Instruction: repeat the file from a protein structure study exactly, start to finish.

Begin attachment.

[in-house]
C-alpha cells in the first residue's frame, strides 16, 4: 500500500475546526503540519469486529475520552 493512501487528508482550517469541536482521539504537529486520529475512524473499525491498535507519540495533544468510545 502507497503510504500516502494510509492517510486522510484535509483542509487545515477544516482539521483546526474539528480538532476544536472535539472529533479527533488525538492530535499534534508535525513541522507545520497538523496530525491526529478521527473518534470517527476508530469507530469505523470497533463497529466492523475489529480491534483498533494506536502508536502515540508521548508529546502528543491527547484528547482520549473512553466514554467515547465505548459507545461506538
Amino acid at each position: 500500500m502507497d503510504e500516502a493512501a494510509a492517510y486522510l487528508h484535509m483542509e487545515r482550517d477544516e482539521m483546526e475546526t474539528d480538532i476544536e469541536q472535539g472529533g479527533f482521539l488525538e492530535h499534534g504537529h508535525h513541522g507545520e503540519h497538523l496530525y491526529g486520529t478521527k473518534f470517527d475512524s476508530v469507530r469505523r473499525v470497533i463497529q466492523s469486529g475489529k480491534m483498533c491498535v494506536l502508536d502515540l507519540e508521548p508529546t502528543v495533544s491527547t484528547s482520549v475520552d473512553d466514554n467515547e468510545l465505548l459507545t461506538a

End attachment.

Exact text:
[in-house]
C-alpha cells in the first residue's frame, strides 16, 4: 500500500475546526503540519469486529475520552 493512501487528508482550517469541536482521539504537529486520529475512524473499525491498535507519540495533544468510545 502507497503510504500516502494510509492517510486522510484535509483542509487545515477544516482539521483546526474539528480538532476544536472535539472529533479527533488525538492530535499534534508535525513541522507545520497538523496530525491526529478521527473518534470517527476508530469507530469505523470497533463497529466492523475489529480491534483498533494506536502508536502515540508521548508529546502528543491527547484528547482520549473512553466514554467515547465505548459507545461506538
Amino acid at each position: 500500500m502507497d503510504e500516502a493512501a494510509a492517510y486522510l487528508h484535509m483542509e487545515r482550517d477544516e482539521m483546526e475546526t474539528d480538532i476544536e469541536q472535539g472529533g479527533f482521539l488525538e492530535h499534534g504537529h508535525h513541522g507545520e503540519h497538523l496530525y491526529g486520529t478521527k473518534f470517527d475512524s476508530v469507530r469505523r473499525v470497533i463497529q466492523s469486529g475489529k480491534m483498533c491498535v494506536l502508536d502515540l507519540e508521548p508529546t502528543v495533544s491527547t484528547s482520549v475520552d473512553d466514554n467515547e468510545l465505548l459507545t461506538a